10 a.m. in the New Community Building. We would love to see all of you come out and join us.

Shelia Lampe Chamber Musings

I want to thank TLC Greenhouse for hosting the Cash Mob this past Thursday evening. We had a great time, even if it was a little on the nippy side. I also want to thank those who attended. It is always fun to get together and see what our chamber businesses have to offer. If you have not had a chance to get out to TLC, I encourage you to do so. It has some beautiful plants and great yard and garden accessories.

March unemployment up slightly for March By JOHN MILBURN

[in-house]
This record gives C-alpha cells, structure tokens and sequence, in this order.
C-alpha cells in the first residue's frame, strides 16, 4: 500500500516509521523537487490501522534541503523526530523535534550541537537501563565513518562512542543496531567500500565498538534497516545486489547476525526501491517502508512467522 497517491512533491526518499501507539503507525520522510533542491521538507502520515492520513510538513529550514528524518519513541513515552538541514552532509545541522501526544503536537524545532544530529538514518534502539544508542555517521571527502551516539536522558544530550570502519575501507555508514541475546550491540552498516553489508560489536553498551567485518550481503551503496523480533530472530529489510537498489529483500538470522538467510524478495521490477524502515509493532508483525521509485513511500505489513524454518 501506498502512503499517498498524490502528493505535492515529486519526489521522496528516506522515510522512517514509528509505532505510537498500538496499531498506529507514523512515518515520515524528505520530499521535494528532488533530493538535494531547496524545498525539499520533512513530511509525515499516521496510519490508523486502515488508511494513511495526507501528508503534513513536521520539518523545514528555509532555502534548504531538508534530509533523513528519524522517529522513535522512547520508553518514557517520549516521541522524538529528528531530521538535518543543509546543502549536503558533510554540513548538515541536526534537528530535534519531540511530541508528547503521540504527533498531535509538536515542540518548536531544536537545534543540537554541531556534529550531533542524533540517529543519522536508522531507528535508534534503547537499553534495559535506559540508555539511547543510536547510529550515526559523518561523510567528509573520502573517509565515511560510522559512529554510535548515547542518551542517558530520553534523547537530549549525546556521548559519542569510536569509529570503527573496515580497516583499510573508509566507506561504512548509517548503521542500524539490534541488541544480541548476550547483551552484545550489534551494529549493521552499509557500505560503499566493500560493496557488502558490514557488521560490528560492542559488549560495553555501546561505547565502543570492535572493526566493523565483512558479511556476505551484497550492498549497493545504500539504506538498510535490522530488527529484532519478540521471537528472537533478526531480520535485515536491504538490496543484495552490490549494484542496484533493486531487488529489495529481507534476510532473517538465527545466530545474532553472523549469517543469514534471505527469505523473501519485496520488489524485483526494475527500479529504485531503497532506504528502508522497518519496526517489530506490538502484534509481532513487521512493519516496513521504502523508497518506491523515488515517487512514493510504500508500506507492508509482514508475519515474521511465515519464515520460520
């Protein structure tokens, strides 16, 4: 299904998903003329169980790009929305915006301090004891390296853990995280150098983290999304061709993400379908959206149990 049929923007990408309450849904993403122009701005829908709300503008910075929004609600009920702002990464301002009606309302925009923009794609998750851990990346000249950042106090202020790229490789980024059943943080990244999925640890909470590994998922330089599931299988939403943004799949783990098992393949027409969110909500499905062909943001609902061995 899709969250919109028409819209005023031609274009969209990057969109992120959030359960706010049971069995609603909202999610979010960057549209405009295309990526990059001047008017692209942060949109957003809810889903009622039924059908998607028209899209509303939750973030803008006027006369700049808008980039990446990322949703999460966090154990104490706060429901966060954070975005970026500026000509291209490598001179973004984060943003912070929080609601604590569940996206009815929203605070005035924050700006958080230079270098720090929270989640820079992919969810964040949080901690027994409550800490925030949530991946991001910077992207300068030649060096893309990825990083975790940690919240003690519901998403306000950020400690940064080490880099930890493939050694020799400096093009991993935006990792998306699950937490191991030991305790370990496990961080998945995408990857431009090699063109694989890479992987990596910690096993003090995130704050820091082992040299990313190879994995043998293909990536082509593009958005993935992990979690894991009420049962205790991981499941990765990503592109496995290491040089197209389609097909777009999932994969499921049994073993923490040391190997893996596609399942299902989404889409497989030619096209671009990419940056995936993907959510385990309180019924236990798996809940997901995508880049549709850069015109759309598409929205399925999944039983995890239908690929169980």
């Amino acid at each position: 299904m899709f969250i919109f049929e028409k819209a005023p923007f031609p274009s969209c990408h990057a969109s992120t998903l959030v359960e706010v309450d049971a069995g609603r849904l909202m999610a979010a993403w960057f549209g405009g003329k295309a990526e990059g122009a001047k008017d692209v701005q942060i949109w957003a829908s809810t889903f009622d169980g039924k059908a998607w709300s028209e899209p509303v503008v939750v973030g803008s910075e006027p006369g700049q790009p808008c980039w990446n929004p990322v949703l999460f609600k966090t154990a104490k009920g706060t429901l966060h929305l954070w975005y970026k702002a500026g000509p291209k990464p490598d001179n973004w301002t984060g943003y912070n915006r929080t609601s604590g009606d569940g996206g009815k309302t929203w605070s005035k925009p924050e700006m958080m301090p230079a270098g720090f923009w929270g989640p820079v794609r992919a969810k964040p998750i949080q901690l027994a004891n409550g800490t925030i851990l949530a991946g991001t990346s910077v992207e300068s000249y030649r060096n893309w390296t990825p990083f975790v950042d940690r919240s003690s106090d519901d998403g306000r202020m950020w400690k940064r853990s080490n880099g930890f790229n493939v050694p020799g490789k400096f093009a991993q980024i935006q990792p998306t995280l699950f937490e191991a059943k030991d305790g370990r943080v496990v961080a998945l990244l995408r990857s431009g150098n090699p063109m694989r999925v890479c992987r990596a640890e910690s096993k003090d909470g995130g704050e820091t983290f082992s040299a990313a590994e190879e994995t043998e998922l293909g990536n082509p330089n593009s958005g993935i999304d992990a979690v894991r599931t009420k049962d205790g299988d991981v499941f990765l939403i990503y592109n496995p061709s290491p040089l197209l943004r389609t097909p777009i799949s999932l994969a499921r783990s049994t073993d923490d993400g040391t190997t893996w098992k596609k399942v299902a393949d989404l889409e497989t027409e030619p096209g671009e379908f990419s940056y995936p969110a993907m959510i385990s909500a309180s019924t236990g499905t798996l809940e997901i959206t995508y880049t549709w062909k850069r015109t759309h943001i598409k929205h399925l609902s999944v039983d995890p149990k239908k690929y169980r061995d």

Associated Press TOPEKA, Kan. (AP) — Unemployment rose slightly in Kansas in March despite a drop of more than 1,300 applications for initial unemployment benefit claims. The Kansas Department of Labor reported late Thursday that the seasonally adjusted unemployment rate rose from 5.5 percent in February to 5.6 percent in March. The rate was 5.8 percent in March 2012. Labor Secretary Lana Gordon said the monthly state report indicated that the Kansas job market remained more stable than the overall national picture. A labor economist says Kansas didn’t add as many jobs that it typically does in March. The private sector added 3,100 jobs, led by 1,800 new positions in construction and 1,400 jobs in leisure and hospitality. The trade, transportation and utilities sectors lost 1,800 jobs during March. “This muted tone was prevalent throughout the numbers, indicating a slowdown in momentum for the month,” said economist Tyler Tenbrink. The unemployment report will be considered in discussions Friday by members of a consensus revenue estimating panel that will calculate how much tax revenue Kansas can expect to collect over the next 18 months. The estimate will be used by legislators when they return May 8 to complete their work on the 2014 and 2015 state budgets and settle differences over a proposal by Republican Gov. Sam Brownback to make further cuts to tax rates. Initial claims for jobless benefits fell from 16,388 in February to 15,069 in March. The figure was also below the 17,997 initial claims filed in March 2012. There were some 128,000 people still receiving continued jobless benefits.